A joint session of Congress convened on Wednesday for what was expected to be a marathon session on Wednesday to formalize President-elect Joseph R. Biden Jr.’s Electoral College victory, in which Republicans loyal to President Trump plan to object to the results of at least three battleground states the Democrat won.
Both chambers are prepared to meet late into the night, with bipartisan majorities expected to beat back the challenges and confirm Mr. Biden as the winner. But by using the proceeding as a forum for trying to subvert a democratic election, Mr. Trump and his allies were going where no party has since the Reconstruction era of the 19th century, when Congress bargained over the presidency.
Protesters called by Mr. Trump to make a final stand swarmed through the streets around that Capitol and throughout Washington, egged on by the president to try to overturn Mr. Biden’s win.
“We will never give up. We will never concede. It doesn’t happen,” Mr. Trump told a gathering of die-hard fans at the Ellipse behind the White House.
Senators Ted Cruz of Texas and Tommy Tuberville of Alabama planned to object to the certification of Arizona’s electors; Senator Kelly Loeffler of Georgia intended to object to those from her state; and Senator Josh Hawley of Missouri planned to object to Pennsylvania’s slate, according to people familiar with their plans.
Their challenges were all but certain to fail, but they will prompt many hours of debate and culminate in at least three votes that have already badly divided the Republican Party. The effort will force lawmakers to go on the record either siding with the president or upholding the results of a democratic election.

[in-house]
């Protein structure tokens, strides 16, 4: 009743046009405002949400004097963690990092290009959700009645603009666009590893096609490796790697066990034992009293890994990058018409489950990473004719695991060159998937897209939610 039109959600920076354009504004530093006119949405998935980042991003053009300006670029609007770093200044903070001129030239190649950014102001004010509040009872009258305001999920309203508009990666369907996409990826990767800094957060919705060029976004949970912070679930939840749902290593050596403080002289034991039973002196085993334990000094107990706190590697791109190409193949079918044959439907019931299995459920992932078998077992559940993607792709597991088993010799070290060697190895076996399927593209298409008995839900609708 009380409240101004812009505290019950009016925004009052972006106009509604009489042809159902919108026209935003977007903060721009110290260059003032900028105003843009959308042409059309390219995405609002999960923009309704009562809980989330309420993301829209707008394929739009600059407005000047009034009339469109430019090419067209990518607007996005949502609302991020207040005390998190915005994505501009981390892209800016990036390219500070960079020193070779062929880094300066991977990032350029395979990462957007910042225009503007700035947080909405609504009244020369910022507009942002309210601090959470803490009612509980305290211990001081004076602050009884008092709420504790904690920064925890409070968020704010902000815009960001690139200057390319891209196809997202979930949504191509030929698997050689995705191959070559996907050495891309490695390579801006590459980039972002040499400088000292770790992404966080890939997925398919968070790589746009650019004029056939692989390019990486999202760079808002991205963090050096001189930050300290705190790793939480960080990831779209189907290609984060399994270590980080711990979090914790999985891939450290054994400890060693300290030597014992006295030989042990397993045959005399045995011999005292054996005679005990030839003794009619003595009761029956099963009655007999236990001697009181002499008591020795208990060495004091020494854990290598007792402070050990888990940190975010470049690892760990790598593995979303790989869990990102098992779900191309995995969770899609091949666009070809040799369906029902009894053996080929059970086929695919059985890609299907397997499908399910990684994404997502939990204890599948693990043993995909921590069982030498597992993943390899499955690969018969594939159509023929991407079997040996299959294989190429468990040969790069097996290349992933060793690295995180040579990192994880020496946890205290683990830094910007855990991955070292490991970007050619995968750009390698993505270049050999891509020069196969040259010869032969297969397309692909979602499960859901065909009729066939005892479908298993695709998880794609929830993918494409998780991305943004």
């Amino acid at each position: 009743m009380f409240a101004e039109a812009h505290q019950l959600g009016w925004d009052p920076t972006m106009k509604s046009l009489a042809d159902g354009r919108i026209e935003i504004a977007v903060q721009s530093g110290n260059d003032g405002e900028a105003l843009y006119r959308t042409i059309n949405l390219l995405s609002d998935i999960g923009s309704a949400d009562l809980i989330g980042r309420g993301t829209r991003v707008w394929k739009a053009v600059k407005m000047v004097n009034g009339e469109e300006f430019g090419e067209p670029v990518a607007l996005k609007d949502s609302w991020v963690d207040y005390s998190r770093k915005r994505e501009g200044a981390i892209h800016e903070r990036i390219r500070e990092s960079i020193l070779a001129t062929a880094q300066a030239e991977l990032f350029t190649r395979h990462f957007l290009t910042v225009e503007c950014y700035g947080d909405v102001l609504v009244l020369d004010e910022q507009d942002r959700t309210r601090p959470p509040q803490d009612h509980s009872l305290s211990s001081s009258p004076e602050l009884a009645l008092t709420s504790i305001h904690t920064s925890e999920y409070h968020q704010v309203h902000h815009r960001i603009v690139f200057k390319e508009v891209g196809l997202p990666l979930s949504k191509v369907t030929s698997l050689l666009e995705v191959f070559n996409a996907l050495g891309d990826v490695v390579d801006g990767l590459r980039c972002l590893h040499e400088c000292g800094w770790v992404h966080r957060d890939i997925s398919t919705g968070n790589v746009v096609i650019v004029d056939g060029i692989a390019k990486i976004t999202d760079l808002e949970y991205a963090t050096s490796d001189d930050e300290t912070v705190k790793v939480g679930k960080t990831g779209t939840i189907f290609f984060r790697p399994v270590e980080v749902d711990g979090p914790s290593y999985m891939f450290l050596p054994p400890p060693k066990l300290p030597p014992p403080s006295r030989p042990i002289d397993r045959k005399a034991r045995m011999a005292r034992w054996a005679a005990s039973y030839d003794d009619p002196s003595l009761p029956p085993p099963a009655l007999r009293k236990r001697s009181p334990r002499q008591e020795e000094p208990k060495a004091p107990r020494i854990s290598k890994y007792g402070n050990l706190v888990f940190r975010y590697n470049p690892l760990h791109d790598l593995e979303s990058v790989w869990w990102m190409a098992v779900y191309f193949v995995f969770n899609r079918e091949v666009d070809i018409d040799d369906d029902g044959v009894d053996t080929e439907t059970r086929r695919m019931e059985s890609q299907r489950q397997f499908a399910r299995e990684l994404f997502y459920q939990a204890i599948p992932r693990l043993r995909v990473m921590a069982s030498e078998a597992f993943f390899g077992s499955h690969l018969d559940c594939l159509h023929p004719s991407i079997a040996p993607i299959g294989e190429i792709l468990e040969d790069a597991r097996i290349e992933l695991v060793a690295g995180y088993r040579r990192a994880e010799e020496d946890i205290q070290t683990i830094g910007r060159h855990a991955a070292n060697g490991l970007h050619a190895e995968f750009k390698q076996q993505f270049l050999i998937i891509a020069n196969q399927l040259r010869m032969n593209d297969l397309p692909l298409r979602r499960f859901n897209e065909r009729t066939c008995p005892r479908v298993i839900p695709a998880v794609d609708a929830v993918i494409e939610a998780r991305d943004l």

Lawmakers anticipated possible objections for up to three additional states — Michigan, Nevada and Wisconsin — although it was not clear whether they would draw the requisite backing from a member of both the House and the Senate to be considered.
Despite a remarkable pressure campaign by Mr. Trump to unilaterally throw out states that supported Mr. Biden, Vice President Mike Pence, who is presiding over the session as the president of the Senate, said just before the session began that he did not believe doing so was constitutional and would exercise his duties as his predecessors had.
The outcome, after for years of loyal support for the president, risked his political standing in a party Mr. Trump still dominates.
“It is my considered judgment that my oath to support and defend the Constitution constrains me from claiming unilateral authority to determine which electoral votes should be counted and which should not,” he wrote in a letter.
Even before it began, the session was already driving sharp wedges into the Republican Party that threatened to do lasting damage to its cohesion, as lawmakers decided to cast their lot with Mr. Trump or the Constitution. Top party leaders in the House and Senate appeared to be headed for a high-profile split. And while only a dozen or so senators were expected to vote to reject the outcome in key states, as many as 70 percent of House Republicans could join the effort, stoking the dangerous belief of tens of millions of voters that Mr. Biden was elected illegitimately.
On Wednesday, Mr. Biden addressed the certification in a statement.
“After the past four years, after the election, and after today’s election certification proceedings on the Hill, it’s time to turn the page,” he said. “The American people demand action and they want unity. I am more optimistic than I ever have been that we can deliver both.”